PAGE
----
The gold standard is; come twenty years from now, when they say the name of your film which one do they mean?

2049, is a great achievement. But come 2037 when they say Blade Runner, I believe they will mean Blade Runner 1982.

 

 

Ah the music. Robust, that is my first thought, the big surprise us that the main theme present in trailers is not here, not at the opening not anywhere.

Vangelis is here largely by allusion; it is a synthesiser score (surprising, I thought they would go for an orchestral version of the Vangelis themes, much like the score translation from Terminator 1 to 2. But no, we have an original score driven by a Vangelis type approach with differences; the textures here are harsher, less nuanced, as I said, more robust, and yet perfectly fitting, it is in the spirit of the original, but in no way a copy of it..

Until the end, where we have the Tears in Rain Vangelis’ cue from the original. it is unexpected yet perfectly apt. Its use is not mysterious; the dying of a replicant.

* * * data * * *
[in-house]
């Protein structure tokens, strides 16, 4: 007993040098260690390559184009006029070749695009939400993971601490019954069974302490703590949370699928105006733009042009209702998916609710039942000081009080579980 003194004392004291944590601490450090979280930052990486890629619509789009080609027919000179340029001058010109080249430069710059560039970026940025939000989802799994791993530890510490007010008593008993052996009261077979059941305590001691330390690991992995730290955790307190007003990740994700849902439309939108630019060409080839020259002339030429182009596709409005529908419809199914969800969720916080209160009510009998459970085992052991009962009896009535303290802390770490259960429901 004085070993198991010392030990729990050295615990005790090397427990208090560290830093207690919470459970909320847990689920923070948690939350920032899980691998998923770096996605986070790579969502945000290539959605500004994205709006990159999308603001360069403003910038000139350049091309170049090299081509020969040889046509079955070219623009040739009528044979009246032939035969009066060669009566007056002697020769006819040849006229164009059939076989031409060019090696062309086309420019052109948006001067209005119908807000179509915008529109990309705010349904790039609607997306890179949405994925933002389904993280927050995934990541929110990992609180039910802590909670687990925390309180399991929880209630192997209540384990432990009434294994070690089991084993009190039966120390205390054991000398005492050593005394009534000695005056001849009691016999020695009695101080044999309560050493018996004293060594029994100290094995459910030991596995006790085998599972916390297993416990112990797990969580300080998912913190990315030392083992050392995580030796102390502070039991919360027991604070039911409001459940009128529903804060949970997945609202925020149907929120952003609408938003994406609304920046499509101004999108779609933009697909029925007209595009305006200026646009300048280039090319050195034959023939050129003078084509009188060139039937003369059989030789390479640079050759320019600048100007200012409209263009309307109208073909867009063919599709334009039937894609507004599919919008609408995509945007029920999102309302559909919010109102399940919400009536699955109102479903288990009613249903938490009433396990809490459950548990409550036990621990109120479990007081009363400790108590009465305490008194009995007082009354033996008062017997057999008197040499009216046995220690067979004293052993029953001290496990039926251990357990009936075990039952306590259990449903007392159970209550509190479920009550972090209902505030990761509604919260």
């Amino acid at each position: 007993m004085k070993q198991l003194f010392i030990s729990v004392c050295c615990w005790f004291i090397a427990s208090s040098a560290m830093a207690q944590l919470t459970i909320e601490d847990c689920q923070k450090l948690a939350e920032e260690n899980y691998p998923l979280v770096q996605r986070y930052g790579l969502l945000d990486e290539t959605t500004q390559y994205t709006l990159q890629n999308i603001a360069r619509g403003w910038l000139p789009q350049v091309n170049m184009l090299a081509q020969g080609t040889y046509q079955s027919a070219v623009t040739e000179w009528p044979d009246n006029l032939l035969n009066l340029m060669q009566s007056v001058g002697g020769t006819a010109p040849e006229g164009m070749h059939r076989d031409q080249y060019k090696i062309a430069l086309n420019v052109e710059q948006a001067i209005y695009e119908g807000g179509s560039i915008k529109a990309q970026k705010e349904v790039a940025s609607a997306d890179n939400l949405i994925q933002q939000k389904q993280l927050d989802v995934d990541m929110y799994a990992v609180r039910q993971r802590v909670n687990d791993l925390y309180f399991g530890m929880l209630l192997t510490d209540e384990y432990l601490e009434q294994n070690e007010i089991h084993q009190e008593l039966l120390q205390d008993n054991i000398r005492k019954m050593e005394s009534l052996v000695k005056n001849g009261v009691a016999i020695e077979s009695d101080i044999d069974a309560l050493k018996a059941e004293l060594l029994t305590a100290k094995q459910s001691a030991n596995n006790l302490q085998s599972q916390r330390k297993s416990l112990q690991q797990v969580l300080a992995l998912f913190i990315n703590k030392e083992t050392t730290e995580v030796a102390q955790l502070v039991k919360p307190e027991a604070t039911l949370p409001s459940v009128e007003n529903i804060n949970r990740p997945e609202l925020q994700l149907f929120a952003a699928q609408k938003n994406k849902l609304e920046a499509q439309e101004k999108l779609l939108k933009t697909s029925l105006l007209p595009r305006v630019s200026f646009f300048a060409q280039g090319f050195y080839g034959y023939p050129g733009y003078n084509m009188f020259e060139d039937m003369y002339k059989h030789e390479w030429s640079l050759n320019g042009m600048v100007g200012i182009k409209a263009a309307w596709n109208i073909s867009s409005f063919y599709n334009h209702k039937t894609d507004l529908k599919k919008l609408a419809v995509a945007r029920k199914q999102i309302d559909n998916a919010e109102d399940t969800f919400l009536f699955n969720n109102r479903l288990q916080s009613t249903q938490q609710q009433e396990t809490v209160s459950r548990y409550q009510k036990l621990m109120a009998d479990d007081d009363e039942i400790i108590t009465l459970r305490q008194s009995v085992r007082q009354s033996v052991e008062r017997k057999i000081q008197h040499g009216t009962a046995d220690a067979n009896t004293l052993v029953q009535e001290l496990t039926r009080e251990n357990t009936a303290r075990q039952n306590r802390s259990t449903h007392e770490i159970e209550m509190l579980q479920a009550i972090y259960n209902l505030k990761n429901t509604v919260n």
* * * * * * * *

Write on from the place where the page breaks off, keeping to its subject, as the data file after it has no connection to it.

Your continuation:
I liked this film, respected it. But I suspect, because it was so cold and distant, many people will find it hard to give it the kind of affection to sustain its reputation over the next few decades.

 

 

 

 

 

 

 

 

 

 

* OK, it’s monsters, probably sympathetic monsters.

I’m Jack Eris and if you know me, you know Jack.

 

 

And if you want some movie news about other than sequels and reboots try

http://screenanarchy.com/

 

And if you want to walk the wild side of genre video, try Starburst’s review section

http://www.starburstmagazine.com/reviews/DVD-and-blu-ray-home-entertainment-reviews